For how much longer are we willing to subject our teachers to such appalling levels of violence? It seems that not a month goes by without some shocking statistic coming to light about the number of weapons being carried in our classrooms, or the number of teachers being attacked by their pupils.
According to a recent survey conducted by the Association of Teachers and Lecturers, almost half of respondents admitted being attacked by their pupils in the last year. Some had been punched and kicked, others shoved and spat at; a minority had even been assaulted with weapons. It really does defy belief.
Unsurprisingly, many of the victims had suffered stress and anxiety as a result. And some had seriously considered quitting teaching altogether. If the Government wants to know why schools are finding it so difficult to retain staff, it need look no further.
As a teacher with over 10 years' experience, these findings come as no surprise. They simply reflect and give statistical backing to my day to day experiences. Indeed, I'd find it well-nigh impossible to remember the number of times I've been verbally abused during the last year alone.
'F*** off!' 'C***!' 'P****!' T***!' This is language you sadly become accustomed to as a teacher in modern Britain. If a week goes by without hearing at least one of these expletives emitted from some foul-mouthed delinquent, you'd think yourself lucky.
Just two weeks ago I was threatened with a chair. Last year I had to restrain a pupil as he attempted to hit me for having the audacity to give him a detention. Whilst at a school in Essex, a pupil threatened a colleague with a knife, another member of staff with a screwdriver during a Design and Technology lesson and, some months before, locked a female colleague in a cupboard after threatening to head-butt her. The list goes on...
But what happens to these kids as a consequence? In a word, nothing. That's why they do it.
Senior leaders have long since given up trying to discipline unruly youths. Okay, they might give them the odd detention - which they usually fail to attend - or, at the very most, exclude them for five days. But normally, after listening to a hard luck story about the child's terrible home life or ongoing battle with ADHD, they take pity on them, give them their umpteenth chance and blame the teacher for not engaging them enough in lessons. So us teachers are effectively blamed for the abuse we suffer.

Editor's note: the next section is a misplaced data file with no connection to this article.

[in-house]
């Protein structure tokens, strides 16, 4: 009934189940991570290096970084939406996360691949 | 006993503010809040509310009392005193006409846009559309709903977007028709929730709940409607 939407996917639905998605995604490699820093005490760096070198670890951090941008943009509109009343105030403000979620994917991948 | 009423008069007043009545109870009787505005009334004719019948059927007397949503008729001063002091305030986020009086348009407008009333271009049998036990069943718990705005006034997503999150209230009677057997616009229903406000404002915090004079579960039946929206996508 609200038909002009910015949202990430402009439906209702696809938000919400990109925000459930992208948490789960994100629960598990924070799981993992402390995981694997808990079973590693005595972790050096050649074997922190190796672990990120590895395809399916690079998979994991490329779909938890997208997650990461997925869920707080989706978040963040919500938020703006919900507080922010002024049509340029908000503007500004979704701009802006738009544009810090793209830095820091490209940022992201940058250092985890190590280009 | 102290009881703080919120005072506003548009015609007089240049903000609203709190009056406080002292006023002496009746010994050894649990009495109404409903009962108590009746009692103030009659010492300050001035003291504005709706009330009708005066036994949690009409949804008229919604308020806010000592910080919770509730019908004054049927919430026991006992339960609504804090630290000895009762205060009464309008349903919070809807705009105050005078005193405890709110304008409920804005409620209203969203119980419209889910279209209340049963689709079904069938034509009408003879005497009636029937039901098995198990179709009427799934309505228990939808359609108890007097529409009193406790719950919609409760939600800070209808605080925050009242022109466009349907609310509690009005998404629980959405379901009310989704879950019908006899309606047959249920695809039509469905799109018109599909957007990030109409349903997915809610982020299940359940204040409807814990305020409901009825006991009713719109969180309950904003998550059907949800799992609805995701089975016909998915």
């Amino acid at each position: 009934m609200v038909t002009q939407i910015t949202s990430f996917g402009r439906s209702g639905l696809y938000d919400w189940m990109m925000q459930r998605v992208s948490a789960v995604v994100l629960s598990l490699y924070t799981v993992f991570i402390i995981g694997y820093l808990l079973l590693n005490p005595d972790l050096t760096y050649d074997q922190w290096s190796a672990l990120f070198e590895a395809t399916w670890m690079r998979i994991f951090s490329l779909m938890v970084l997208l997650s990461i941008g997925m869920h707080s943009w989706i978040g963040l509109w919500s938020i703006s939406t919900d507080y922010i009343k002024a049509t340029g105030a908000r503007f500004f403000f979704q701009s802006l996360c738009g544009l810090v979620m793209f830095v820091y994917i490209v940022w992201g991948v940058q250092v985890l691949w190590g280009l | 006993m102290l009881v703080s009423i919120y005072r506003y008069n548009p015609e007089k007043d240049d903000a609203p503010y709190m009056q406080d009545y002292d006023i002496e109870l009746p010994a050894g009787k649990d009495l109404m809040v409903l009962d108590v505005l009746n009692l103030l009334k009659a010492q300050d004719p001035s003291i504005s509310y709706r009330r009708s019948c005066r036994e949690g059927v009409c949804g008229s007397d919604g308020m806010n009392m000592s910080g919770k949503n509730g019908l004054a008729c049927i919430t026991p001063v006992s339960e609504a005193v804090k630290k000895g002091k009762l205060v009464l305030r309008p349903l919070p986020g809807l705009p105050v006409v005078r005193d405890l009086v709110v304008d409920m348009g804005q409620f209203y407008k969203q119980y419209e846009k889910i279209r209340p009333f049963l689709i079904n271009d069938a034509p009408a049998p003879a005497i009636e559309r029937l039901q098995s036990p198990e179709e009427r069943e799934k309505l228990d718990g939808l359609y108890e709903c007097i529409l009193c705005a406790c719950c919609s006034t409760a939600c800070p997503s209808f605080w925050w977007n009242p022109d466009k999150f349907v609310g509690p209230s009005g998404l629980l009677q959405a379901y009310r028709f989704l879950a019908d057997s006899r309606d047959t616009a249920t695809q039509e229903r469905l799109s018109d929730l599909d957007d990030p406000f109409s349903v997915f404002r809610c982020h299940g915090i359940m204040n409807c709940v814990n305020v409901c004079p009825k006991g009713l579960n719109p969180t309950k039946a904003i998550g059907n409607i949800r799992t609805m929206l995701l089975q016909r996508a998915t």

Every senior leader I’ve had the misfortune to work under has espoused an ideology that effectively proscribes the punishment of children. This Rousseau-inspired Cult of the Child views adults as corrupt agents responsible for their cruel debasement. Children are pure and morally irreproachable; adults, on the other hand, are despicable, objectionable creatures who will, if left unchecked by their more enlightened leaders, infect and rot the moral purity of their young charges. So teachers are the enemy.
Pupils are thus expected to spy and cast judgement upon us through conversations with Ofsted inspectors, senior leaders and school governors. They're even asked to interview new job applicants. Known by the innocuous sounding, almost euphemistic, Student Voice, sinister questionnaires are specifically designed for pupils to hold their teachers to account. Posters adorn classrooms outlining each teacher's responsibilities to the children in their care. 'Students expect that teachers plan and deliver engaging lessons' is my personal favourite. If, incidentally, we're not living up to this expectation, our pupils are encouraged to complain and denounce us to the school authorities.
So our historic roles have been reversed. Children are now the ones in charge. We are effectively at their mercy, subjected to punishment if we break the new rules. The result is anarchy, endemic violence and daily abuse as pupils revel in their newly found power. It really is a dystopian nightmare reminiscent of William Golding's Lord of the Flies. Two years ago, I suffered an attack of Atrial Fibrillation, an irregular heart rate that, according to the doctors, was at least partially caused by the stress of work. Teaching has certainly taken its toll on my health and well-being.